TYPES OF RETESTS: UNDERCUT LOW, A FULL RETEST, OR A PARTIAL RETEST
Many Wall Street analysts and media pundits are discussing a “retest of the late December 2018 lows.” Who can blame them, especially following a historically strong topside move in January? Additionally, the domestic equity market, as defined in this case by the S&P 500 (SPX/2706.53), should pause/consolidate or pull back based on a number of measuring tools. These include overbought indicators (this has been the case for over a week—it is bullish when an overbought market fails to decline), retracement level (2714—the 2/1/19 intraday high was 2716), proximity to 200-DMA (currently at 2741) and previous price peaks (2800 to 2815—chart below), and volume at price levels (between 2700 and 2780, shown in 1/22/19 Tech Talk report). Last Friday on social media, an Institutional Investor All-Star analyst penned the following:
“SPX up 15% over last 38 calendar days since the low. Since 1957, the average rally before a retest during 19% declines was 14.5% over 36-days...”
Where do I stand? In addressing the topic of a “Retest” during our recent Technical Analysis webinar (1/15/19), I discussed certain ways the SPX could retest its 12/24/18 low of 2346. Specifically, an undercut low of the initial low occurs—the SPX goes below the 12/24/18 low. A full retest of the initial low occurs—the SPX pulls all the way back down to the 12/24/18 low. A partial retest of the initial low occurs—the SPX doesn’t pull back all the way to the 12/24/18 low but stops declining somewhere above it. During the webinar I also stated that, due to the historically strong demand readings on both a volume and stock basis coming off the 12/24/18 low and the recent violation of the downtrend line drawn off the October 2018 high, I believe that the probability favors a partial retest of the 12/24/18 low, not an undercut low or a full retest of the low.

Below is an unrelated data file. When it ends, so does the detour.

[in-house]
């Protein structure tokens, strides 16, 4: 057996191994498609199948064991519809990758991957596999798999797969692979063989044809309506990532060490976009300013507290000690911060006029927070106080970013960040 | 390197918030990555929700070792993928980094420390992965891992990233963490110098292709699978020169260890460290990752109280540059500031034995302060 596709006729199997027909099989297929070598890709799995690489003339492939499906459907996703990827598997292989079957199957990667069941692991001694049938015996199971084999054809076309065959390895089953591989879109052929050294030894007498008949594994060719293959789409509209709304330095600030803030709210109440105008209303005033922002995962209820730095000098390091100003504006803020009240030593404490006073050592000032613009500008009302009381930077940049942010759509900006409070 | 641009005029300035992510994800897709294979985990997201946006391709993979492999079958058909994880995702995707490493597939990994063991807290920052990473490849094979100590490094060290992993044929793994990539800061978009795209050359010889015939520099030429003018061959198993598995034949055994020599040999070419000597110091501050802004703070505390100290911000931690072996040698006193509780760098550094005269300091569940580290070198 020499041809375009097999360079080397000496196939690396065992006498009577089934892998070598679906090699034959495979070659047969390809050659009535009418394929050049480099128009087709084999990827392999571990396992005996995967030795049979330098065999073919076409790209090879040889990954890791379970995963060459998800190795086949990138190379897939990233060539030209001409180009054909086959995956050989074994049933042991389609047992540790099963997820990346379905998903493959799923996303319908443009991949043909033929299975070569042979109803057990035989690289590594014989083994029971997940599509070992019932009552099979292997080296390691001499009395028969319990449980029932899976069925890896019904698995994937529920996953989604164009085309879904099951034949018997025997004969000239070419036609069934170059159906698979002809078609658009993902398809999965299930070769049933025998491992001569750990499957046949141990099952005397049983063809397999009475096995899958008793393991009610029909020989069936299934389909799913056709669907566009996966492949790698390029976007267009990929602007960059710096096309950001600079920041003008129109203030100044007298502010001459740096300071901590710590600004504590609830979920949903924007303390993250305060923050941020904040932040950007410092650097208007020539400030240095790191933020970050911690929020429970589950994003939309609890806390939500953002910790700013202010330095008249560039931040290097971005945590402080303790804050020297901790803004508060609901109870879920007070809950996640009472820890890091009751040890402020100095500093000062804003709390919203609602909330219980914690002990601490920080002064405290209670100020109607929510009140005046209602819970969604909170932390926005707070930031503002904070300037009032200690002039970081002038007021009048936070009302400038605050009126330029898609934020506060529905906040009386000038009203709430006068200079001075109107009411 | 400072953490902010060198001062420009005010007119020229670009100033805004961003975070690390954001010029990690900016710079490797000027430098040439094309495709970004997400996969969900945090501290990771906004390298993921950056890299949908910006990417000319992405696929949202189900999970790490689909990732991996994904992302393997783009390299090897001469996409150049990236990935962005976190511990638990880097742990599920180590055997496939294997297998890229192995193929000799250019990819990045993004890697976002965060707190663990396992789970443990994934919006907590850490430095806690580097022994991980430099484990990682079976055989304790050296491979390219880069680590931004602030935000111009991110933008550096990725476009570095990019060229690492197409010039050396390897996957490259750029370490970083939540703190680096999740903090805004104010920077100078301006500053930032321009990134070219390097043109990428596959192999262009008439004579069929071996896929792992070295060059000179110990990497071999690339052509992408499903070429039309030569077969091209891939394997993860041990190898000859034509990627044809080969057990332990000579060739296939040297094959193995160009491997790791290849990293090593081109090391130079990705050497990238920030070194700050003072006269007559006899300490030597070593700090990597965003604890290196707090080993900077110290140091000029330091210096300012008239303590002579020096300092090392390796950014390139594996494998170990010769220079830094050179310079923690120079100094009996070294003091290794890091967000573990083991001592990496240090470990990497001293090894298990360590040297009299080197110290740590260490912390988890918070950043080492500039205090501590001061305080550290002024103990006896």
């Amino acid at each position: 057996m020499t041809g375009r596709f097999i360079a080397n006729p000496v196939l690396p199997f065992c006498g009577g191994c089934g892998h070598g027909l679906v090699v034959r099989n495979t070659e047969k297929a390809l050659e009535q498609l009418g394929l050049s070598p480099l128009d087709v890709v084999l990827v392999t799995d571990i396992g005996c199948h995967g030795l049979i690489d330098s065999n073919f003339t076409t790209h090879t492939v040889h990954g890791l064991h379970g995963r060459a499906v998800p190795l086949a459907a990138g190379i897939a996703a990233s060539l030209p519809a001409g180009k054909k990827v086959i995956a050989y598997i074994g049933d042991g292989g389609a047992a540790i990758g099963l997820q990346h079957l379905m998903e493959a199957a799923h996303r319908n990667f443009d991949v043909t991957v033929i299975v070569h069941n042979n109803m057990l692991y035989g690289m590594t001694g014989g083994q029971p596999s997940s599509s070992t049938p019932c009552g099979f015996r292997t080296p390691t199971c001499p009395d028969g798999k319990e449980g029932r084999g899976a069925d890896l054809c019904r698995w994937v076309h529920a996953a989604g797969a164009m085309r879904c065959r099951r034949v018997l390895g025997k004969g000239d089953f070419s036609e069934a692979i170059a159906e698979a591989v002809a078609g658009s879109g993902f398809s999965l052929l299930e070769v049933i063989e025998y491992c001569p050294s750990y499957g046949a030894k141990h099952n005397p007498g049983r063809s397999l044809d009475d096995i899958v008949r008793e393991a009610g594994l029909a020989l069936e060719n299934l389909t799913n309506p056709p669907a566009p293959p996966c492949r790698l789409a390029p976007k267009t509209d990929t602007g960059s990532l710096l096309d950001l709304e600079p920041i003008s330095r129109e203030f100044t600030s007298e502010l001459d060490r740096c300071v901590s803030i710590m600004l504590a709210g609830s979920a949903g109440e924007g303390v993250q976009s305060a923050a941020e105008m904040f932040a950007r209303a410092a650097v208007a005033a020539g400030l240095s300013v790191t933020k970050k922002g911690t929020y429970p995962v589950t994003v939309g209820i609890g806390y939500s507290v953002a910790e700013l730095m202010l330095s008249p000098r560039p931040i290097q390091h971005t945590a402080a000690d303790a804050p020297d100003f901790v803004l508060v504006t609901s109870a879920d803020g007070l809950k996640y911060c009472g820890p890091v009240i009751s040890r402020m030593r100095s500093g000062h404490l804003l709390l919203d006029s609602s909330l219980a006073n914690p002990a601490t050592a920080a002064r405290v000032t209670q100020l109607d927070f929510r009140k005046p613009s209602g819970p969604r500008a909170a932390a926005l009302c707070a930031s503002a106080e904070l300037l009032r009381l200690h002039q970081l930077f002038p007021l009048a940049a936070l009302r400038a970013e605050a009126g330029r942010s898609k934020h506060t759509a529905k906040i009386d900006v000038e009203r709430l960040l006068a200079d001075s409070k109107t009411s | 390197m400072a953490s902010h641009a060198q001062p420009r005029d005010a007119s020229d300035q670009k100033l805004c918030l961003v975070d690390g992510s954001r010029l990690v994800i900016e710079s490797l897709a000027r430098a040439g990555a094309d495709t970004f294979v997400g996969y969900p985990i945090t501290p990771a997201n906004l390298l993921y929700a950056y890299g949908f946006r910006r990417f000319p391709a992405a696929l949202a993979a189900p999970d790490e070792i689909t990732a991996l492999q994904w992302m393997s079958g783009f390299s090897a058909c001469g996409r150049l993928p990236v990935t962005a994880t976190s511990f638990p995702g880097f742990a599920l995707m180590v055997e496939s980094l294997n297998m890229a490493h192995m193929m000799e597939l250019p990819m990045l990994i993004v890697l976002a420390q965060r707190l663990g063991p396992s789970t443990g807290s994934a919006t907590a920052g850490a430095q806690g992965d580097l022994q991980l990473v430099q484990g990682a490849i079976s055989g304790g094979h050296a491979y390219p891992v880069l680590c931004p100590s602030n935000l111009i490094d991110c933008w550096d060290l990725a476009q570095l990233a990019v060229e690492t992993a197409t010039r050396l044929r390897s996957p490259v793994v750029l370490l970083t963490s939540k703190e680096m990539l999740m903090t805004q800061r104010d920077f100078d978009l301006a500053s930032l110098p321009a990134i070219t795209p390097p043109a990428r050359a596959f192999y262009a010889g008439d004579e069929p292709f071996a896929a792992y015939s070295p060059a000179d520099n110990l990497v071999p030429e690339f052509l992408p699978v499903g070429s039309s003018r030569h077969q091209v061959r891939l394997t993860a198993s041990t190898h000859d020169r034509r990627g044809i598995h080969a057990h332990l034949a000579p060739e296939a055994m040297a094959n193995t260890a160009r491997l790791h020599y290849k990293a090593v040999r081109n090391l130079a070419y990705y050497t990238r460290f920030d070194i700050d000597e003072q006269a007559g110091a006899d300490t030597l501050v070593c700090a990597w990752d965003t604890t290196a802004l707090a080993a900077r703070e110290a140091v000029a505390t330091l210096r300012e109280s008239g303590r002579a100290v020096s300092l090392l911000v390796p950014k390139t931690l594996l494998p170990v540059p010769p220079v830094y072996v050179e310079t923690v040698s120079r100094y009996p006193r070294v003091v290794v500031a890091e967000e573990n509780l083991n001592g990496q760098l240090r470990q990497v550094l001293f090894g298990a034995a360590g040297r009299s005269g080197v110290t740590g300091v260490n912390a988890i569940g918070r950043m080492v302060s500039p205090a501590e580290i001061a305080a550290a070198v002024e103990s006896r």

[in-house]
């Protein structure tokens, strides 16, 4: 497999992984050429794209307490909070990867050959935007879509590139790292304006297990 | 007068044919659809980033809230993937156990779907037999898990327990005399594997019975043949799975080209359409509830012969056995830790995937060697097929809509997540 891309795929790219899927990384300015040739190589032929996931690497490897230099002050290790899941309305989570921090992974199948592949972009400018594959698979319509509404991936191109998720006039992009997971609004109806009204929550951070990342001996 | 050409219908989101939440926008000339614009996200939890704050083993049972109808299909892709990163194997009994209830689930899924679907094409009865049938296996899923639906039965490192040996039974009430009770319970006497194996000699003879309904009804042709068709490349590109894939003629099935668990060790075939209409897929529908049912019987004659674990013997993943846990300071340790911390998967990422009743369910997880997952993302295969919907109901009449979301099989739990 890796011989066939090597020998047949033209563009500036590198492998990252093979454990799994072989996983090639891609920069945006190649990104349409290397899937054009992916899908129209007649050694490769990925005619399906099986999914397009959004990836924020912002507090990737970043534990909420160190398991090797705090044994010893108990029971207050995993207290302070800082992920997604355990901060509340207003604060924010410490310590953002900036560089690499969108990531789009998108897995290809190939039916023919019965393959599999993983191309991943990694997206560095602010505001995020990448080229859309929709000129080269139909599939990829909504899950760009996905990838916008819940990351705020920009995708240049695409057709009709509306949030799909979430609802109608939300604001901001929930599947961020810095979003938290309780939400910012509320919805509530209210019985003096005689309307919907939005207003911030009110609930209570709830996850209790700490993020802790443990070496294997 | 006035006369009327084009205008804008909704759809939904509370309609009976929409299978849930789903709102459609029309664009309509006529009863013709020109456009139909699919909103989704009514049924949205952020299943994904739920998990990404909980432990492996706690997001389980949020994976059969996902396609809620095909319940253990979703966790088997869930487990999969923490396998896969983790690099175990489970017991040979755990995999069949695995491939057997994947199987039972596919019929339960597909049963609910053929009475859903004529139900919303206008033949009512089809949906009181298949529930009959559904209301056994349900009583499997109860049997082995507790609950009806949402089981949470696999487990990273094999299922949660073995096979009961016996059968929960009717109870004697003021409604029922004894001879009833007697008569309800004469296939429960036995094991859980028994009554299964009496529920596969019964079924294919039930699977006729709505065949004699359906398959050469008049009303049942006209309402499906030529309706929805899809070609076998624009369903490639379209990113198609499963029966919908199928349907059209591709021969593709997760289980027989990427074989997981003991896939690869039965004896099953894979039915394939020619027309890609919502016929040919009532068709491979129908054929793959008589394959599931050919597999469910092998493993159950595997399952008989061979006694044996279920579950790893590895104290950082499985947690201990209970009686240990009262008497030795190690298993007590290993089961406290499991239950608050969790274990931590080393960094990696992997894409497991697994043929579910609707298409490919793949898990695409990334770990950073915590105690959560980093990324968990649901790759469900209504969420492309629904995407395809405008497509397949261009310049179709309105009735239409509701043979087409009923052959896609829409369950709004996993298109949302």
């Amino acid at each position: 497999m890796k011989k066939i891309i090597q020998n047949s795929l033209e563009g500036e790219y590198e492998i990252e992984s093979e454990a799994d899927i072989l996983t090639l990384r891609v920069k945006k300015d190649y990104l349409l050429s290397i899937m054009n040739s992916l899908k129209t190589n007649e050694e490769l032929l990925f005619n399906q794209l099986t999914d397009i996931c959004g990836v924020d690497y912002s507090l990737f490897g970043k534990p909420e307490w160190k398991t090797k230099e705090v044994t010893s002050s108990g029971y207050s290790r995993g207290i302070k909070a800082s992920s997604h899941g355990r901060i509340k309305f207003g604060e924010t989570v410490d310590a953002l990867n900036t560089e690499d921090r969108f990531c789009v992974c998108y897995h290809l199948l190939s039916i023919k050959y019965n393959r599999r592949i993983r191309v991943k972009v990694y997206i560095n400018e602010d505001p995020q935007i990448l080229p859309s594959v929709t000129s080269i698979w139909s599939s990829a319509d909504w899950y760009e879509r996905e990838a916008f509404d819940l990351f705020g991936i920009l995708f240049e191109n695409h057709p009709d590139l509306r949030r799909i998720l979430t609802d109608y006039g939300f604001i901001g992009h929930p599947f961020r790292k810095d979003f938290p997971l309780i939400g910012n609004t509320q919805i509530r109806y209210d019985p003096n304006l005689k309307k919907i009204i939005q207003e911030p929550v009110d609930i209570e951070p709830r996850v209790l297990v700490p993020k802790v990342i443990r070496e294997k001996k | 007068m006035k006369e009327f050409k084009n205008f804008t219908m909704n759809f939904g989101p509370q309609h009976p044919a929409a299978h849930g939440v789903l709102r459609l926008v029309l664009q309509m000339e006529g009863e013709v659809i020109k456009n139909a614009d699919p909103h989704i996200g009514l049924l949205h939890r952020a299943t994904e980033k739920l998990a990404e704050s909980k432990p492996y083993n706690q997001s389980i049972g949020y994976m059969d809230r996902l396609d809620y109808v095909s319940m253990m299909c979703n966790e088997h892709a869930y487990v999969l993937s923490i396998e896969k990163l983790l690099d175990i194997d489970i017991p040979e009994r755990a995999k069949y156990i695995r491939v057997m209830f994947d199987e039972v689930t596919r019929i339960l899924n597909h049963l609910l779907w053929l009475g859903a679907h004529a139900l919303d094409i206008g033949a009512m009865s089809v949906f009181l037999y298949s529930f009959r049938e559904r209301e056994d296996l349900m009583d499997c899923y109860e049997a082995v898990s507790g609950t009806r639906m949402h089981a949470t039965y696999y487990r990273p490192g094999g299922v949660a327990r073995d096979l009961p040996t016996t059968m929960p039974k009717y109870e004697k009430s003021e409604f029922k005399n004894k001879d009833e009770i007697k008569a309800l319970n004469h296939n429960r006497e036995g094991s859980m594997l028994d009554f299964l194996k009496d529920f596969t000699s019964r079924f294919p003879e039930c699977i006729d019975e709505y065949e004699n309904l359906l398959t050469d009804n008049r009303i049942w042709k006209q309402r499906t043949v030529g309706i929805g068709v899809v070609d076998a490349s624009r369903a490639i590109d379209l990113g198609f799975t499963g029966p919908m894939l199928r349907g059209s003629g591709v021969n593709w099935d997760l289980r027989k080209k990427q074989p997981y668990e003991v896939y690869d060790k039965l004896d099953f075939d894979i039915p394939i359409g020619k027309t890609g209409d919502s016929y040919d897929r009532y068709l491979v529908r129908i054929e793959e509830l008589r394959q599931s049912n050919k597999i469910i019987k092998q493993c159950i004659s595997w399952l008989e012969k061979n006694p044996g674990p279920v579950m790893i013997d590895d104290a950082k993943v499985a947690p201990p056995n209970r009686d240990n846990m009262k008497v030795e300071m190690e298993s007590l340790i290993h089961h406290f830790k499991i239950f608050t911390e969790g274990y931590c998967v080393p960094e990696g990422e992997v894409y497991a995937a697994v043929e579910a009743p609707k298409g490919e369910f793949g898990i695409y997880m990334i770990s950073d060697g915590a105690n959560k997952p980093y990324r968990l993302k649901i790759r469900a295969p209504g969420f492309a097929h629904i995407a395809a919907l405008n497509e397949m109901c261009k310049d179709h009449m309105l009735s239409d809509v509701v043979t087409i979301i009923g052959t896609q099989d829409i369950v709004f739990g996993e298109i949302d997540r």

At what underlying levels am I looking? In a business that requires 100% certainty, the best I can do is implement a weight-of-the-evidence approach. I attempt to discern areas to which a partial retest may retrace by using two different methods.
Previous pullback/breakout levels and/or moving averages. Please refer to the chart below.
Retracement levels (between 50% and 66% of the current advance) once a peak is reached and the pullback starts. In other words, I won’t be able to measure retracement levels based on the topside move that started 12/26/18 until after the current rally shows definitive signs of reversing, which it currently hasn’t exhibited.
At this point, stay focused, stay patient, stay unemotional as best you can, and, most importantly, please manage risk.
Last-minute Chart: Technical Analysts classify price patterns as either “reversal patterns” or “continuation patterns.” The pattern of accumulation shown below is a reversal pattern and is bullish.
Day Hagan Asset Management thanks you for allowing us to be part of your success!
Art Huprich, CMT
Chief Market Technician
Day Hagan Asset Management
—Written 02.02.2019. Chart sources: StockCharts.
PDF Copy of Article: Day Hagan Tech Talk February 4, 2019 (PDF)
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